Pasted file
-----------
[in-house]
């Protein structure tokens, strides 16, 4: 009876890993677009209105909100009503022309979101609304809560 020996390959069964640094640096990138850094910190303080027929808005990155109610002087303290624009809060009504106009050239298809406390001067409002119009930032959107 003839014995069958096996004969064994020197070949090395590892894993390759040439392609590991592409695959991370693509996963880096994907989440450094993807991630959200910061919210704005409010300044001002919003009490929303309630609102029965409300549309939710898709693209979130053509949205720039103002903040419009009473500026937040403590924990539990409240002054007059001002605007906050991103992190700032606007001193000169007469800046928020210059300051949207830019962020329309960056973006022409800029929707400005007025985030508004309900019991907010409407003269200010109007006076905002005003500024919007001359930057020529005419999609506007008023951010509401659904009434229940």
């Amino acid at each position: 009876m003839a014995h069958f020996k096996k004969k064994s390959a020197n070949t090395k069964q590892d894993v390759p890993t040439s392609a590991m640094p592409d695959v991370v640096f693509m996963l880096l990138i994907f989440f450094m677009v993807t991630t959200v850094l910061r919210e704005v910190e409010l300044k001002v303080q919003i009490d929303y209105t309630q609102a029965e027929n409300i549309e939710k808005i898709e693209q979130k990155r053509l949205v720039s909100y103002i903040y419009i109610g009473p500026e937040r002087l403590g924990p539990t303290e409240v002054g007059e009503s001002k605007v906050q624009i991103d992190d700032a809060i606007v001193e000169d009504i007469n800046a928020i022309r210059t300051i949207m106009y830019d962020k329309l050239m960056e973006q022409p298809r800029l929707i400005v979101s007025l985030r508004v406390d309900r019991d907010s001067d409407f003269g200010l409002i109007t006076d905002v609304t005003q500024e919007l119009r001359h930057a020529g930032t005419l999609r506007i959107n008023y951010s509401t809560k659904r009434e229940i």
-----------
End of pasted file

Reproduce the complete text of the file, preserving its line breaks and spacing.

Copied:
[in-house]
């Protein structure tokens, strides 16, 4: 009876890993677009209105909100009503022309979101609304809560 020996390959069964640094640096990138850094910190303080027929808005990155109610002087303290624009809060009504106009050239298809406390001067409002119009930032959107 003839014995069958096996004969064994020197070949090395590892894993390759040439392609590991592409695959991370693509996963880096994907989440450094993807991630959200910061919210704005409010300044001002919003009490929303309630609102029965409300549309939710898709693209979130053509949205720039103002903040419009009473500026937040403590924990539990409240002054007059001002605007906050991103992190700032606007001193000169007469800046928020210059300051949207830019962020329309960056973006022409800029929707400005007025985030508004309900019991907010409407003269200010109007006076905002005003500024919007001359930057020529005419999609506007008023951010509401659904009434229940």
């Amino acid at each position: 009876m003839a014995h069958f020996k096996k004969k064994s390959a020197n070949t090395k069964q590892d894993v390759p890993t040439s392609a590991m640094p592409d695959v991370v640096f693509m996963l880096l990138i994907f989440f450094m677009v993807t991630t959200v850094l910061r919210e704005v910190e409010l300044k001002v303080q919003i009490d929303y209105t309630q609102a029965e027929n409300i549309e939710k808005i898709e693209q979130k990155r053509l949205v720039s909100y103002i903040y419009i109610g009473p500026e937040r002087l403590g924990p539990t303290e409240v002054g007059e009503s001002k605007v906050q624009i991103d992190d700032a809060i606007v001193e000169d009504i007469n800046a928020i022309r210059t300051i949207m106009y830019d962020k329309l050239m960056e973006q022409p298809r800029l929707i400005v979101s007025l985030r508004v406390d309900r019991d907010s001067d409407f003269g200010l409002i109007t006076d905002v609304t005003q500024e919007l119009r001359h930057a020529g930032t005419l999609r506007i959107n008023y951010s509401t809560k659904r009434e229940i």